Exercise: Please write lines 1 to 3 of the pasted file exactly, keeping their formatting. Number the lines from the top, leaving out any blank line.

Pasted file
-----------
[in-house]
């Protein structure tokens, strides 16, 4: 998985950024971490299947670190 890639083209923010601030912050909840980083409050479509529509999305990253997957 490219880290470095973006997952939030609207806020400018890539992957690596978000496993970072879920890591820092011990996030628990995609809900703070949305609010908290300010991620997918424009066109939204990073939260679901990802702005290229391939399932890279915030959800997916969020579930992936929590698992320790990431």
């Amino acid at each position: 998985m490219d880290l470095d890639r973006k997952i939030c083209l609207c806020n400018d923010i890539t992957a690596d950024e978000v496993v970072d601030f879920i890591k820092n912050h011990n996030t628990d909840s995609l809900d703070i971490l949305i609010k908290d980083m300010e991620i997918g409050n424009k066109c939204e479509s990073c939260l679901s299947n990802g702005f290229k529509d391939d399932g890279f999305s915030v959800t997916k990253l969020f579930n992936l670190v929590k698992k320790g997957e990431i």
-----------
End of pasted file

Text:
[in-house]
């Protein structure tokens, strides 16, 4: 998985950024971490299947670190 890639083209923010601030912050909840980083409050479509529509999305990253997957 490219880290470095973006997952939030609207806020400018890539992957690596978000496993970072879920890591820092011990996030628990995609809900703070949305609010908290300010991620997918424009066109939204990073939260679901990802702005290229391939399932890279915030959800997916969020579930992936929590698992320790990431």
């Amino acid at each position: 998985m490219d880290l470095d890639r973006k997952i939030c083209l609207c806020n400018d923010i890539t992957a690596d950024e978000v496993v970072d601030f879920i890591k820092n912050h011990n996030t628990d909840s995609l809900d703070i971490l949305i609010k908290d980083m300010e991620i997918g409050n424009k066109c939204e479509s990073c939260l679901s299947n990802g702005f290229k529509d391939d399932g890279f999305s915030v959800t997916k990253l969020f579930n992936l670190v929590k698992k320790g997957e990431i």